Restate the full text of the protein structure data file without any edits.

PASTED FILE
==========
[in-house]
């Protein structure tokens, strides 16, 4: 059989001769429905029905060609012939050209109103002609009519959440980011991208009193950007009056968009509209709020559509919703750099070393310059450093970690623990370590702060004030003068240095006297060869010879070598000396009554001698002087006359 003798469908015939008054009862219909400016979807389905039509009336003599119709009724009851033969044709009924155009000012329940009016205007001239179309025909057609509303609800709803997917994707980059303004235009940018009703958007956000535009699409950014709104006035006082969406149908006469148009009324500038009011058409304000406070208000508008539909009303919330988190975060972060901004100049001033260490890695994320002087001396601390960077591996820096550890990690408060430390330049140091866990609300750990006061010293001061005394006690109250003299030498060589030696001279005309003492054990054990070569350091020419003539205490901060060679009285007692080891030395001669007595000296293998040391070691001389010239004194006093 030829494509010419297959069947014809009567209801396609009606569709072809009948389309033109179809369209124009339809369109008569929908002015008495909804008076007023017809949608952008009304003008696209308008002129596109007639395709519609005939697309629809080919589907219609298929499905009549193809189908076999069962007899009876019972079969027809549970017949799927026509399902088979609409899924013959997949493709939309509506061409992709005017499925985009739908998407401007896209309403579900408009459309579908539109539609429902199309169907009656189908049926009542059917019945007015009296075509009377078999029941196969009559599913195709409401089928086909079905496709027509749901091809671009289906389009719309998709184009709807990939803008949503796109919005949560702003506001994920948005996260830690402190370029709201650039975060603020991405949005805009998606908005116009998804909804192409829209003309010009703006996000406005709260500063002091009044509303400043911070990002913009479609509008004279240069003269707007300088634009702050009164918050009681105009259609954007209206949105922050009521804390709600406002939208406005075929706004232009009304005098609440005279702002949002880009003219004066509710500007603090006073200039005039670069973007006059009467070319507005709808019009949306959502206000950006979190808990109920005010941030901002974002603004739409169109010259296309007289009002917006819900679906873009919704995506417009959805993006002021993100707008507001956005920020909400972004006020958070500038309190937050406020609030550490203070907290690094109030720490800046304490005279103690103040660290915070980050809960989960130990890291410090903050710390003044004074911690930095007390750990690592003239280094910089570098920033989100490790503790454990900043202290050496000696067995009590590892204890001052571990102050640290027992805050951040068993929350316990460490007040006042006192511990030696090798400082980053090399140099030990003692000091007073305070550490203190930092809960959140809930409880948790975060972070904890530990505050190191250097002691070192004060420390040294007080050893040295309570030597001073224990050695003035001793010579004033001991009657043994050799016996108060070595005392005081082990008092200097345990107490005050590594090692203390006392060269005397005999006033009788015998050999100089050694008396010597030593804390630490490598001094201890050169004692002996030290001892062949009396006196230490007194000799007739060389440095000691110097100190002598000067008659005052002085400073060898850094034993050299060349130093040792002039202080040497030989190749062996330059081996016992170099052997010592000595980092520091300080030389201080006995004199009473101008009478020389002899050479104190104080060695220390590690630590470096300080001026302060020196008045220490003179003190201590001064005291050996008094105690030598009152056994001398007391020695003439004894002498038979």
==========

[in-house]
């Protein structure tokens, strides 16, 4: 059989001769429905029905060609012939050209109103002609009519959440980011991208009193950007009056968009509209709020559509919703750099070393310059450093970690623990370590702060004030003068240095006297060869010879070598000396009554001698002087006359 003798469908015939008054009862219909400016979807389905039509009336003599119709009724009851033969044709009924155009000012329940009016205007001239179309025909057609509303609800709803997917994707980059303004235009940018009703958007956000535009699409950014709104006035006082969406149908006469148009009324500038009011058409304000406070208000508008539909009303919330988190975060972060901004100049001033260490890695994320002087001396601390960077591996820096550890990690408060430390330049140091866990609300750990006061010293001061005394006690109250003299030498060589030696001279005309003492054990054990070569350091020419003539205490901060060679009285007692080891030395001669007595000296293998040391070691001389010239004194006093 030829494509010419297959069947014809009567209801396609009606569709072809009948389309033109179809369209124009339809369109008569929908002015008495909804008076007023017809949608952008009304003008696209308008002129596109007639395709519609005939697309629809080919589907219609298929499905009549193809189908076999069962007899009876019972079969027809549970017949799927026509399902088979609409899924013959997949493709939309509506061409992709005017499925985009739908998407401007896209309403579900408009459309579908539109539609429902199309169907009656189908049926009542059917019945007015009296075509009377078999029941196969009559599913195709409401089928086909079905496709027509749901091809671009289906389009719309998709184009709807990939803008949503796109919005949560702003506001994920948005996260830690402190370029709201650039975060603020991405949005805009998606908005116009998804909804192409829209003309010009703006996000406005709260500063002091009044509303400043911070990002913009479609509008004279240069003269707007300088634009702050009164918050009681105009259609954007209206949105922050009521804390709600406002939208406005075929706004232009009304005098609440005279702002949002880009003219004066509710500007603090006073200039005039670069973007006059009467070319507005709808019009949306959502206000950006979190808990109920005010941030901002974002603004739409169109010259296309007289009002917006819900679906873009919704995506417009959805993006002021993100707008507001956005920020909400972004006020958070500038309190937050406020609030550490203070907290690094109030720490800046304490005279103690103040660290915070980050809960989960130990890291410090903050710390003044004074911690930095007390750990690592003239280094910089570098920033989100490790503790454990900043202290050496000696067995009590590892204890001052571990102050640290027992805050951040068993929350316990460490007040006042006192511990030696090798400082980053090399140099030990003692000091007073305070550490203190930092809960959140809930409880948790975060972070904890530990505050190191250097002691070192004060420390040294007080050893040295309570030597001073224990050695003035001793010579004033001991009657043994050799016996108060070595005392005081082990008092200097345990107490005050590594090692203390006392060269005397005999006033009788015998050999100089050694008396010597030593804390630490490598001094201890050169004692002996030290001892062949009396006196230490007194000799007739060389440095000691110097100190002598000067008659005052002085400073060898850094034993050299060349130093040792002039202080040497030989190749062996330059081996016992170099052997010592000595980092520091300080030389201080006995004199009473101008009478020389002899050479104190104080060695220390590690630590470096300080001026302060020196008045220490003179003190201590001064005291050996008094105690030598009152056994001398007391020695003439004894002498038979």